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    • "The vast majority of nursing home residents is characterized by the most dramatic results of the pathophysiological modifications and chronic conditions experienced and accumulated during the entire life course. The complexity of nursing home residents is due to the high comorbidity [7,8], the frequent polypharmacy (especially including psychotropic drugs [9]) [10] the presence of major geriatric syndromes (e.g., falls [11]), and the general poor health status (e.g., malnutrition [12]). In particular, it cannot be ignored that the high prevalence of physical disability in this population. "
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    ABSTRACT: Among the most burdensome clinical conditions occurring in older persons, respiratory infections are particularly relevant. In fact, the onset of pneumonias is associated with a significant worsening of the individual's global health status and significant increase of healthcare costs. The clinical and economical negative consequences of pneumonia may be particularly evident among the frailest groups of elders, in particular those living in nursing home. Nevertheless, specific research on incidence and economical effects of pneumonia in nursing homes residents is still scarce. In the present article, we present the rationale, the design and the methods of the "Incidence of pNeumonia and related ConseqUences in nursing home Resident (INCUR) study, specifically aimed at filling some of the gaps currently present in the field.Methods/design: INCUR is an observational longitudinal study recruiting 800 residents across 13 randomly selected nursing homes in France. Multidimensional evaluations of participants are conducted at the baseline, mid-term (at 6 months), and end of the study (at 12 months) visits in order to measure and follow-up their physical function, nutrition, cognition, depression, quality of life, and healthcare costs. Incident pneumonia as well as the onset/recurrence of other major health-related events are monitored during the study follow-up. The INCUR study will provide valuable information about older persons living in nursing homes. Results from INCUR study may constitute the basis for the development of future preventive campaigns against pneumonia and its consequences.
    BMC Public Health 09/2013; 13(1):861. DOI:10.1186/1471-2458-13-861 · 2.26 Impact Factor
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    • "Adults with diabetes have a high prevalence of physical function limitations (11–13) that are associated with decreased physical activity (8). Diabetes is also associated with comorbidities, including geriatric conditions such as falls, cognitive impairment, and chronic pain (14,15). Geriatric conditions themselves are associated with an increased risk for physical function limitations (16). "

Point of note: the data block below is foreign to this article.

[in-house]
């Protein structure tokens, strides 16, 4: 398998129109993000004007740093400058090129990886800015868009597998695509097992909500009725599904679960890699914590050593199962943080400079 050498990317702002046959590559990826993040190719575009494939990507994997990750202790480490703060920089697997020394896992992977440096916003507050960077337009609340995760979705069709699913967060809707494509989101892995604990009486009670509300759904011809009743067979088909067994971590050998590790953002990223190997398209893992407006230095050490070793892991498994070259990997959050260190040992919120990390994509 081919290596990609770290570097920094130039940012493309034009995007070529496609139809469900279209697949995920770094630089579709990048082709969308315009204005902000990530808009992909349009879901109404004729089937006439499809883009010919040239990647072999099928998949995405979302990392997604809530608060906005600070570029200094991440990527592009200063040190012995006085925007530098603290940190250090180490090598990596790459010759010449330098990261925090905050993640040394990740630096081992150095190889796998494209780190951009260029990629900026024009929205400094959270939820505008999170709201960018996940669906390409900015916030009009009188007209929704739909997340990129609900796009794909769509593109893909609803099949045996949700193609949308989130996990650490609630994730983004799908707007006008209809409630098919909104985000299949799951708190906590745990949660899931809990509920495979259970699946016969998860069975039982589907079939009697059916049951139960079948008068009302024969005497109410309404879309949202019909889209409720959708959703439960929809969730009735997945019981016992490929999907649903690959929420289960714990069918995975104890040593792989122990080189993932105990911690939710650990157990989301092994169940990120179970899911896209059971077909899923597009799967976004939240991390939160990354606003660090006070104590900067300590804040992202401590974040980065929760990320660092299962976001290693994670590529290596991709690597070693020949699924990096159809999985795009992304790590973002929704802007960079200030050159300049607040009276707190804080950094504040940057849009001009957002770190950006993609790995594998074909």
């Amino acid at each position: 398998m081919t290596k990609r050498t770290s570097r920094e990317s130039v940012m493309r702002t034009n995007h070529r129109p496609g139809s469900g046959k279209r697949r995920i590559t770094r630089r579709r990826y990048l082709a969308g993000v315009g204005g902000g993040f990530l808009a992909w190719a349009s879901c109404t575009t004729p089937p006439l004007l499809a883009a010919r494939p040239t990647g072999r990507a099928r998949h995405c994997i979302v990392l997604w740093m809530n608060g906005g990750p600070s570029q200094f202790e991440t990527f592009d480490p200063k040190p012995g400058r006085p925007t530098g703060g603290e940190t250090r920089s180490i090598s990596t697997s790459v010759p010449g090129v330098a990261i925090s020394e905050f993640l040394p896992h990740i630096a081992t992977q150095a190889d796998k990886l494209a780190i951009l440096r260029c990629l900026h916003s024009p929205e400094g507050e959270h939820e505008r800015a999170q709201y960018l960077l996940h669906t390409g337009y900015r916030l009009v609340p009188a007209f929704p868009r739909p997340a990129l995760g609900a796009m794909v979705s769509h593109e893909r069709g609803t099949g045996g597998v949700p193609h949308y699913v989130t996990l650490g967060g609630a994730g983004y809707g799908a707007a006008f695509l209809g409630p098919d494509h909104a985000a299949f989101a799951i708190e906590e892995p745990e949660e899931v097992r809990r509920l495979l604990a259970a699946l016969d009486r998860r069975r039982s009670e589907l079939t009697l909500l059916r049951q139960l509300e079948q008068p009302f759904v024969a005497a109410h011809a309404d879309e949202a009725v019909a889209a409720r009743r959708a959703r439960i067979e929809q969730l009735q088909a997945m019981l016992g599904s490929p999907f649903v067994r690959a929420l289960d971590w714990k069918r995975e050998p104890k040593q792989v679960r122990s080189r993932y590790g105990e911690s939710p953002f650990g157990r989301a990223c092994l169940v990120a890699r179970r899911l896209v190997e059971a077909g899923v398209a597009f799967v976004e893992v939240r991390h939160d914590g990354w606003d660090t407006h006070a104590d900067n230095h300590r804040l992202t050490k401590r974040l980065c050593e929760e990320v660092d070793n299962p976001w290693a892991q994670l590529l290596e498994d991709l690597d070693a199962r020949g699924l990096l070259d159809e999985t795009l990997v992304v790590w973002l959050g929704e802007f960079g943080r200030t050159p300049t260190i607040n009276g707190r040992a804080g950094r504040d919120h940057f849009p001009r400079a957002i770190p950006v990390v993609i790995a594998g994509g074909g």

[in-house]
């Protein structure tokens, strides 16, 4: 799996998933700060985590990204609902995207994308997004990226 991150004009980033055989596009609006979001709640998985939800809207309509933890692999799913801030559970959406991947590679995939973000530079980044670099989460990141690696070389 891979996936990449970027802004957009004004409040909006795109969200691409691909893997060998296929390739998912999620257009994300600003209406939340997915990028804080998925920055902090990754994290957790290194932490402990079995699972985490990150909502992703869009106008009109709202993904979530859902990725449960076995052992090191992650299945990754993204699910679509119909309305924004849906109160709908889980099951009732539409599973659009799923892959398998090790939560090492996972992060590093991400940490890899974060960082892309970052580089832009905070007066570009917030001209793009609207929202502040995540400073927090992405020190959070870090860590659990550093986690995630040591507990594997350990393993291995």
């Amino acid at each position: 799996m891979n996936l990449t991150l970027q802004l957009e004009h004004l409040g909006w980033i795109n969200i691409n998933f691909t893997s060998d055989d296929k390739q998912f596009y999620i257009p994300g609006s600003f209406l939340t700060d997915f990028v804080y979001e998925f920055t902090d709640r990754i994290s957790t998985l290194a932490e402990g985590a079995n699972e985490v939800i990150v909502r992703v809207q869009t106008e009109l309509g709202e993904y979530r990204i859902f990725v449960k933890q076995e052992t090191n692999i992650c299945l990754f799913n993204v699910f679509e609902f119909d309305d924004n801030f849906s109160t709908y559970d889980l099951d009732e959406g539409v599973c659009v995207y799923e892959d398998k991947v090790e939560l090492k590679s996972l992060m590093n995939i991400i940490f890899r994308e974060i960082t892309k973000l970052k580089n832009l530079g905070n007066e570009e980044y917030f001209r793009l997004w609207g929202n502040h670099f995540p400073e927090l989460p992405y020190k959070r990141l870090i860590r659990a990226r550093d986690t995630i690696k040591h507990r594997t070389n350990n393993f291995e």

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    ABSTRACT: OBJECTIVE To describe the prevalence of physical function limitations among a nationally representative sample of adults with prediabetes.RESEARCH DESIGN AND METHODS We performed a cross-sectional analysis of 5,991 respondents ≥53 years of age from the 2006 wave of the Health and Retirement Study. All respondents self-reported physical function limitations and comorbidities (chronic diseases and geriatric conditions). Respondents with prediabetes reported no diabetes and had a measured glycosylated hemoglobin (HbA1c) of 5.7-6.4%. Descriptive analyses and logistic regressions were used to compare respondents with prediabetes versus diabetes (diabetes history or HbA1c ≥6.5%) or normoglycemia (no diabetes history and HbA1c <5.7%).RESULTSTwenty-eight percent of respondents ≥53 years of age had prediabetes; 32% had mobility limitations (walking several blocks and/or climbing a flight of stairs); 56% had lower-extremity limitations (getting up from a chair and/or stooping, kneeling, or crouching); and 33% had upper-extremity limitations (pushing or pulling heavy objects and/or lifting >10 lb). Respondents with diabetes had the highest prevalence of comorbidities and physical function limitations, followed by those with prediabetes, and then normoglycemia (P < 0.05). Compared with respondents with normoglycemia, respondents with prediabetes had a higher odds of having functional limitations that affected mobility (odds ratio [OR], 1.48), the lower extremities (1.35), and the upper extremities (1.37) (all P < 0.01). The higher odds of having lower-extremity limitations remained after adjusting for age, sex, and body mass index (1.21, P < 0.05).CONCLUSIONS Comorbidities and physical function limitations are prevalent among middle-aged and older adults with prediabetes. Effective lifestyle interventions to prevent diabetes must accommodate physical function limitations.
    Diabetes care 06/2013; 36(10). DOI:10.2337/dc13-0412 · 8.42 Impact Factor